ŌEverything is O.K. so far,Õ the falling man replies.Ó

But, letÕs not be pessimistic about this - you know - is the glass half-empty or is it half-full. Let us be Ņhalf-fullÓ about all of this. It does no good to be half-empty because we are a lot worse off than half-empty. If we were only half-empty that would mean that we would still have something in our glass. At 10 Trillion dollars in debt we donÕt even have a glass anymore. But whatever - letÕs be positive.

Some politicians claim that the National Debt doesnÕt really matter because it is money that we owe to ourselves. So even when the federal government just pays the interest on the National Debt it is infusing dollars into our economy - like giving a tax cut to the rich. But since Reagan, unfortunately, this is no longer true.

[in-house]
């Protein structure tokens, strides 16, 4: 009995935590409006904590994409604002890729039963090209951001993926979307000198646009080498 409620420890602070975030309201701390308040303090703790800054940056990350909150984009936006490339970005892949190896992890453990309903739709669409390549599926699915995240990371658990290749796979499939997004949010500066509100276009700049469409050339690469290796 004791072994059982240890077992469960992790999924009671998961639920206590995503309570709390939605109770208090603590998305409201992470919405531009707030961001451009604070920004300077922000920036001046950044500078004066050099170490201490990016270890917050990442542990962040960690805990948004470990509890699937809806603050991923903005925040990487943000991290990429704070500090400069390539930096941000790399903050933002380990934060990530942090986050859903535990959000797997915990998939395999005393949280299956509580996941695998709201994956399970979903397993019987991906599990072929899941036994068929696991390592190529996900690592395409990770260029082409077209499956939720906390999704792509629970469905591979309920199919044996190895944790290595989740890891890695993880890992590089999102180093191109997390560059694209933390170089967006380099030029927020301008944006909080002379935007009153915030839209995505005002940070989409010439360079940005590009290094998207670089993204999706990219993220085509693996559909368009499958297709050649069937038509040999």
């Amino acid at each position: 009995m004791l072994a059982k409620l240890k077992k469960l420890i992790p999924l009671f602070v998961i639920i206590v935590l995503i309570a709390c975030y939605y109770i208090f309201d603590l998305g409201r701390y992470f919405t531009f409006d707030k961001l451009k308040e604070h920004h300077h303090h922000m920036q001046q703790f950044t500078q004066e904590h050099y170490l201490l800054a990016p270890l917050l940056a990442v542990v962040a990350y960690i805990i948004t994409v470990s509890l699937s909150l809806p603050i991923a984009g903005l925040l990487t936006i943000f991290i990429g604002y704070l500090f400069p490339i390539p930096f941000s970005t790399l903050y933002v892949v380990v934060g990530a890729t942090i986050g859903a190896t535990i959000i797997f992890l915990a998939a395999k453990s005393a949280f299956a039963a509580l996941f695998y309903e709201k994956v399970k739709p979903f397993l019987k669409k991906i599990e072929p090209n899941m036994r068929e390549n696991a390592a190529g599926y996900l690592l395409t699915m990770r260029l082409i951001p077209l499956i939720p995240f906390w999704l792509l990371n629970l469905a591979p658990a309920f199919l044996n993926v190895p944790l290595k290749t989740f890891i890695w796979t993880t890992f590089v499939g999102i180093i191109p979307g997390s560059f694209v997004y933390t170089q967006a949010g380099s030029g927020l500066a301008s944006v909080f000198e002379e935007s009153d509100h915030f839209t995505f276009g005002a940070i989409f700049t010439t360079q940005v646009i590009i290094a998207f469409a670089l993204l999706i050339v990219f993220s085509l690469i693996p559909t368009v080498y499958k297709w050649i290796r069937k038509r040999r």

Before Reagan our governmentÕs borrowing was financed by Americans. After Reagan our National Debt became so enormous that Americans didnÕt have enough money to finance the GovernmentÕs borrowing - so we borrowed from foreign countries. Or would it be more economic to say that we sold our debt to foreign countries. In other words, we sold the mortgage, or foreigners bought our mortgage. Now countries like Saudi Arabia, Japan, China, the U.K etc. own a good part of our mortgage. If in the last few decades, it has appeared to you that your government has been acting like a foreign country, this may be a part of the reason.

But certainly, one day, we will pay off this mortgage and the American people will once again own their country?